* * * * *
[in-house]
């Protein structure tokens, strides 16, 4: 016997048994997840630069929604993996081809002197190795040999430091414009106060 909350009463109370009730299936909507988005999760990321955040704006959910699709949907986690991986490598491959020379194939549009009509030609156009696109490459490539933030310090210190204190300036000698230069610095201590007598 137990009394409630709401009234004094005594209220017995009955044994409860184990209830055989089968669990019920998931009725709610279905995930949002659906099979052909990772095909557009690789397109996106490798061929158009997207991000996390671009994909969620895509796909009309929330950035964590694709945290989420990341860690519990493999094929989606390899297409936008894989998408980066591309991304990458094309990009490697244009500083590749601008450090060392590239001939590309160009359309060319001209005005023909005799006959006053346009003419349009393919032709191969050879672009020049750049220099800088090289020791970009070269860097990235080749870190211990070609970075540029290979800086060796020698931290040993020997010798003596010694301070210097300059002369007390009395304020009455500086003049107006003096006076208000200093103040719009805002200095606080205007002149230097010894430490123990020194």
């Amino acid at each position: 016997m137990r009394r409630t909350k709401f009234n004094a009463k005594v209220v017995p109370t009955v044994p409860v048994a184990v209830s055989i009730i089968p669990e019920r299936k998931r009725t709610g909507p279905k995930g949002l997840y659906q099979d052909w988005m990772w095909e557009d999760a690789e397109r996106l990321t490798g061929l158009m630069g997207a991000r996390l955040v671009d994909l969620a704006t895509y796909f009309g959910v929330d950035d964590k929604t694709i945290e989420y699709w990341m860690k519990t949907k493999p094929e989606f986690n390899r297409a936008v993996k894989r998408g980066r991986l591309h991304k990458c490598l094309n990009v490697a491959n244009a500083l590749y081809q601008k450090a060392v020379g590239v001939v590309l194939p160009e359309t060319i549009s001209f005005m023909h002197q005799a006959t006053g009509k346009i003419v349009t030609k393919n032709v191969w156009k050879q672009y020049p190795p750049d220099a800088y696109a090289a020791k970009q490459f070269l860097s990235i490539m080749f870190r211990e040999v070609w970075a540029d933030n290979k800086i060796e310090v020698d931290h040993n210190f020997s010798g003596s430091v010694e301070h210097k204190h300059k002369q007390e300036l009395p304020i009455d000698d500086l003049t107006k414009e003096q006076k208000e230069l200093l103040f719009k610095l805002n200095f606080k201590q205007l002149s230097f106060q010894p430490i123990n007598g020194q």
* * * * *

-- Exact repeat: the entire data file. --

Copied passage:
[in-house]
């Protein structure tokens, strides 16, 4: 016997048994997840630069929604993996081809002197190795040999430091414009106060 909350009463109370009730299936909507988005999760990321955040704006959910699709949907986690991986490598491959020379194939549009009509030609156009696109490459490539933030310090210190204190300036000698230069610095201590007598 137990009394409630709401009234004094005594209220017995009955044994409860184990209830055989089968669990019920998931009725709610279905995930949002659906099979052909990772095909557009690789397109996106490798061929158009997207991000996390671009994909969620895509796909009309929330950035964590694709945290989420990341860690519990493999094929989606390899297409936008894989998408980066591309991304990458094309990009490697244009500083590749601008450090060392590239001939590309160009359309060319001209005005023909005799006959006053346009003419349009393919032709191969050879672009020049750049220099800088090289020791970009070269860097990235080749870190211990070609970075540029290979800086060796020698931290040993020997010798003596010694301070210097300059002369007390009395304020009455500086003049107006003096006076208000200093103040719009805002200095606080205007002149230097010894430490123990020194």
């Amino acid at each position: 016997m137990r009394r409630t909350k709401f009234n004094a009463k005594v209220v017995p109370t009955v044994p409860v048994a184990v209830s055989i009730i089968p669990e019920r299936k998931r009725t709610g909507p279905k995930g949002l997840y659906q099979d052909w988005m990772w095909e557009d999760a690789e397109r996106l990321t490798g061929l158009m630069g997207a991000r996390l955040v671009d994909l969620a704006t895509y796909f009309g959910v929330d950035d964590k929604t694709i945290e989420y699709w990341m860690k519990t949907k493999p094929e989606f986690n390899r297409a936008v993996k894989r998408g980066r991986l591309h991304k990458c490598l094309n990009v490697a491959n244009a500083l590749y081809q601008k450090a060392v020379g590239v001939v590309l194939p160009e359309t060319i549009s001209f005005m023909h002197q005799a006959t006053g009509k346009i003419v349009t030609k393919n032709v191969w156009k050879q672009y020049p190795p750049d220099a800088y696109a090289a020791k970009q490459f070269l860097s990235i490539m080749f870190r211990e040999v070609w970075a540029d933030n290979k800086i060796e310090v020698d931290h040993n210190f020997s010798g003596s430091v010694e301070h210097k204190h300059k002369q007390e300036l009395p304020i009455d000698d500086l003049t107006k414009e003096q006076k208000e230069l200093l103040f719009k610095l805002n200095f606080k201590q205007l002149s230097f106060q010894p430490i123990n007598g020194q």